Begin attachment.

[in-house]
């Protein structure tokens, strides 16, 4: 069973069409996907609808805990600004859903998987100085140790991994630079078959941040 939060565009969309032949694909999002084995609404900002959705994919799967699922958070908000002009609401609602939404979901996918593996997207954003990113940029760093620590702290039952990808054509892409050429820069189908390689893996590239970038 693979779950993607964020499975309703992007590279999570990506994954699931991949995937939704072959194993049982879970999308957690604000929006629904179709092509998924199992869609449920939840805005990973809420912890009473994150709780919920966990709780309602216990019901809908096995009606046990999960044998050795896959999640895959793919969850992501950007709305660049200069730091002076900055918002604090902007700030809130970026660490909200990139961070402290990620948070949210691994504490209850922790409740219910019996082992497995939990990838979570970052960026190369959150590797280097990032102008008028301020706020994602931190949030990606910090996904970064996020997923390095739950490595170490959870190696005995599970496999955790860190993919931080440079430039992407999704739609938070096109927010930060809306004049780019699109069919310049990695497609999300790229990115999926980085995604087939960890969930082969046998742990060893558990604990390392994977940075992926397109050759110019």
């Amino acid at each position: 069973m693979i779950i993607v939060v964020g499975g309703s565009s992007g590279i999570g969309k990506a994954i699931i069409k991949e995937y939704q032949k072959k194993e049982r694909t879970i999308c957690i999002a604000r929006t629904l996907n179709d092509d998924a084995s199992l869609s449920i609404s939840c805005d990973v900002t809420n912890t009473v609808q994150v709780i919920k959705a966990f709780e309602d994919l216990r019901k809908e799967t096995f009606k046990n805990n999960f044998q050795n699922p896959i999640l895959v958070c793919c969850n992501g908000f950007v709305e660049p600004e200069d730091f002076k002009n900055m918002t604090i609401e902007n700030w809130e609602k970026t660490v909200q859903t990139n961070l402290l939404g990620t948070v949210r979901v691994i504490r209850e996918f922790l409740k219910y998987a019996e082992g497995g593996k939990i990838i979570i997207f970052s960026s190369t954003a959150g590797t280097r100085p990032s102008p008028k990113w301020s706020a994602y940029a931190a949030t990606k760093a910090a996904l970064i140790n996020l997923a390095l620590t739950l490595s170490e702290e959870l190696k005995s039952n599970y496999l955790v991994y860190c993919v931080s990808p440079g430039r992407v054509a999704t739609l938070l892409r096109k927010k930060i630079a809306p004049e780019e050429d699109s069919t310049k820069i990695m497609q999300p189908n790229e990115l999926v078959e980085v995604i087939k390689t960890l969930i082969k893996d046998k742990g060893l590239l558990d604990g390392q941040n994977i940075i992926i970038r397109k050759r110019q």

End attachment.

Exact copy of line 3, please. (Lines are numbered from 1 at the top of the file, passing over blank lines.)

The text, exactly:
């Amino acid at each position: 069973m693979i779950i993607v939060v964020g499975g309703s565009s992007g590279i999570g969309k990506a994954i699931i069409k991949e995937y939704q032949k072959k194993e049982r694909t879970i999308c957690i999002a604000r929006t629904l996907n179709d092509d998924a084995s199992l869609s449920i609404s939840c805005d990973v900002t809420n912890t009473v609808q994150v709780i919920k959705a966990f709780e309602d994919l216990r019901k809908e799967t096995f009606k046990n805990n999960f044998q050795n699922p896959i999640l895959v958070c793919c969850n992501g908000f950007v709305e660049p600004e200069d730091f002076k002009n900055m918002t604090i609401e902007n700030w809130e609602k970026t660490v909200q859903t990139n961070l402290l939404g990620t948070v949210r979901v691994i504490r209850e996918f922790l409740k219910y998987a019996e082992g497995g593996k939990i990838i979570i997207f970052s960026s190369t954003a959150g590797t280097r100085p990032s102008p008028k990113w301020s706020a994602y940029a931190a949030t990606k760093a910090a996904l970064i140790n996020l997923a390095l620590t739950l490595s170490e702290e959870l190696k005995s039952n599970y496999l955790v991994y860190c993919v931080s990808p440079g430039r992407v054509a999704t739609l938070l892409r096109k927010k930060i630079a809306p004049e780019e050429d699109s069919t310049k820069i990695m497609q999300p189908n790229e990115l999926v078959e980085v995604i087939k390689t960890l969930i082969k893996d046998k742990g060893l590239l558990d604990g390392q941040n994977i940075i992926i970038r397109k050759r110019q």